PTH effect on bone regulation

Increases Ca++ which increases OC formation and OB activity


Calcitriol effect on bone regulation

Increases gut Ca2+ uptake, high Ca++ so more OC formation and OB proliferation, OB differentiation increases and needed for mineralisation


Calcitonin effect on bone regulation

Decreases plasma Ca++ so decreases OC formation, not really seen in healthy adults as is an emergency hormone


Sex steroids effect on bone regulation

Decrease OC and increase OB activity


Prostaglandin/hypoxia effect on bone regulation

increase OC recruitment


CGRP effect on bone regulation

decreases OC formation


Phosphate/Ca effect on bone regulation

Both decrease OC recruitment, phosphate more so


Fluoride effect on bone regulation

Increases bone formation but with worse mineralisation


What is osteoporosis

Trabecular bone plates eroded by OC, cortical bone (occurs slowly) endosteal resorption faster than periosteal formation so thinner bone shaft with increased diameter


Osteoporosis definition

bone mass <2.5 SDs below average peak, osteopenia is just <1 SD below so less severe


Osteoporosis treatment

HRT with low level oestrogens in post-menopausal women
Intermittent PTH injections (expensive)
Blocking OC action with bisphosphonates/monoclonal RANKL ab


Osteomalacia (rickets in kids)

Result of vit D deficiency so impaired mineralisation, no loss of bone mass (rickets affects cartilage growth plate as well)


Paget's disease

Overactive OCs with many nuclei, much greater bone resorption at certain sites, caused by paromyxovirus


Osteosarcoma vs osteoclastoma

osteosarcoma aggressive, osteoclastoma not metastatic but can result in rapid local bone loss



Imbalance of chondrocyte regulation of anabolism/catabolism leads to erosion of matrix so bone to bone articulation occurs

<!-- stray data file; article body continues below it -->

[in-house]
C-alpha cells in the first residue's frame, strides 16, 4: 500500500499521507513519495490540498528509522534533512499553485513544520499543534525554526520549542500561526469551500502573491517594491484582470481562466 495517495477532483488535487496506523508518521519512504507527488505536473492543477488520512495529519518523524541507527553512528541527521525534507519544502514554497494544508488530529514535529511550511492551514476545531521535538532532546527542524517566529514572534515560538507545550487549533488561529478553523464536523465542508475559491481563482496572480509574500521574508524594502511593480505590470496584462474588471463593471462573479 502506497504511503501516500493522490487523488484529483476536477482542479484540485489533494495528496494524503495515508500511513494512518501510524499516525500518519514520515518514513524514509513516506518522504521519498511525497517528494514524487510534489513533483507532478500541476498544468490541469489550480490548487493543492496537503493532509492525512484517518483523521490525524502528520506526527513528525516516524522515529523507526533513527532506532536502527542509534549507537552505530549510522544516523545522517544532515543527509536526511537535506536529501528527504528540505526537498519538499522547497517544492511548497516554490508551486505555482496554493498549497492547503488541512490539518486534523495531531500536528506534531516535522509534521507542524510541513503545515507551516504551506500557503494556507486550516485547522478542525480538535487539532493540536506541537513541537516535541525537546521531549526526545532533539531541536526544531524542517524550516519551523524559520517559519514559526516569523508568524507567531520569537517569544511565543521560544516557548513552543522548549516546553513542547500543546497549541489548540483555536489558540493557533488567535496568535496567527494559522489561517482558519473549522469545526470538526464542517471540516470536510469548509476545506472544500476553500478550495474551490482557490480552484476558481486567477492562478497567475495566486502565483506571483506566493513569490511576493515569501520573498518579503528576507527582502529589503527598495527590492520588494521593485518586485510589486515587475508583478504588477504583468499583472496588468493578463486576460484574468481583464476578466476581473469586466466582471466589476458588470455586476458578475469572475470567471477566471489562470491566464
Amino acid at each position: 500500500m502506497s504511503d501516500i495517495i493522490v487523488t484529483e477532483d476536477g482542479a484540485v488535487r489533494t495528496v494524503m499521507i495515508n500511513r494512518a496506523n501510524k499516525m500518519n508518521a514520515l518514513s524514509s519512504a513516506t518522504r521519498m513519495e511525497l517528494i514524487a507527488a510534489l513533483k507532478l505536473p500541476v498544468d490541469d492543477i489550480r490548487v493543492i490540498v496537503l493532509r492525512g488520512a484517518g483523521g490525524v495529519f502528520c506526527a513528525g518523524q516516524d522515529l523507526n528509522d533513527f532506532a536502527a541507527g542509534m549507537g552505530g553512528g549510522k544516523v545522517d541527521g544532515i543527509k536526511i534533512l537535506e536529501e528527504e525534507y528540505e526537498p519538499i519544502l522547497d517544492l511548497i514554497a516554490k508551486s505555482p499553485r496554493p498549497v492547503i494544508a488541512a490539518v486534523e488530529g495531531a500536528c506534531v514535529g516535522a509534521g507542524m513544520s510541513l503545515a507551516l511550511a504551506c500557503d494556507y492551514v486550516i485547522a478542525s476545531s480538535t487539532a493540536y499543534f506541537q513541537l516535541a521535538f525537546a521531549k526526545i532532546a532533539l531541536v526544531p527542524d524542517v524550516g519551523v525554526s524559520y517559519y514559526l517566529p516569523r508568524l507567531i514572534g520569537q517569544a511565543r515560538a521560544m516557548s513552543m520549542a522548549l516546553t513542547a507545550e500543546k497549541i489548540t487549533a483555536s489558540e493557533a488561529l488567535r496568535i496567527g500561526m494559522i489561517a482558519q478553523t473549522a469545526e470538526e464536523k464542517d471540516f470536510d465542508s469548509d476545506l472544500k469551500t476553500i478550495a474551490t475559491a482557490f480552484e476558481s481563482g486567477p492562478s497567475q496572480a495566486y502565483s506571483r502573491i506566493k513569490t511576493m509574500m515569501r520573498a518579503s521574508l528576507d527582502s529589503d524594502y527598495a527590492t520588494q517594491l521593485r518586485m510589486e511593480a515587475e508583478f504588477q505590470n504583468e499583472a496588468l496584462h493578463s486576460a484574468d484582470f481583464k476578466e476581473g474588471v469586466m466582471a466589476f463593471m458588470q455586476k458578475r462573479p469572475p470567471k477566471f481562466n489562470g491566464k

Nociceptors/stretch receptors stimulated and causes inhibition and wastage


Types of osteoarthritis

1˚ - unexplained wear becomes common with age e.g. starts in MTP
2˚ - chondrocyte ischaemia may initiate it, erosion occurs after abnormal mechanical loads
Generalised - cartilage wear occurs progressively in a range of joints but often spares hip


Pathogenesis of osteoarthritis

Low level of persistent inflammation (not systemic like rheumatoid) with IL-1beta and TNF-alpha, degrades cartilage and then more produced by degradation - vicious cycle


Symptoms of osteoarthritis

Reactive sclerosis
Lax ligaments
Hyperhydration as collagen fibrillation occurs and swelling pressure from proteoglycans overtake


Treatment of osteoarthritis

Aim to manage pain and mobility as OA is non-reversible after collagen fibrillation
IL-1 neutralisation
Autologous chondrocyte implants
Stem cells into cartilage lesion from bone marrow/adipose


Hip replacement

Cemented or non-cemented where connection made between bone and implant or left to grow (hydroxyapatitie collar)
Physiological load distribution needs to be maintained as bone formed in high stress regions and resorbed in low
Particles released from wear which can cause inflammatory reactions (resorption, pseudotumours, necrosis)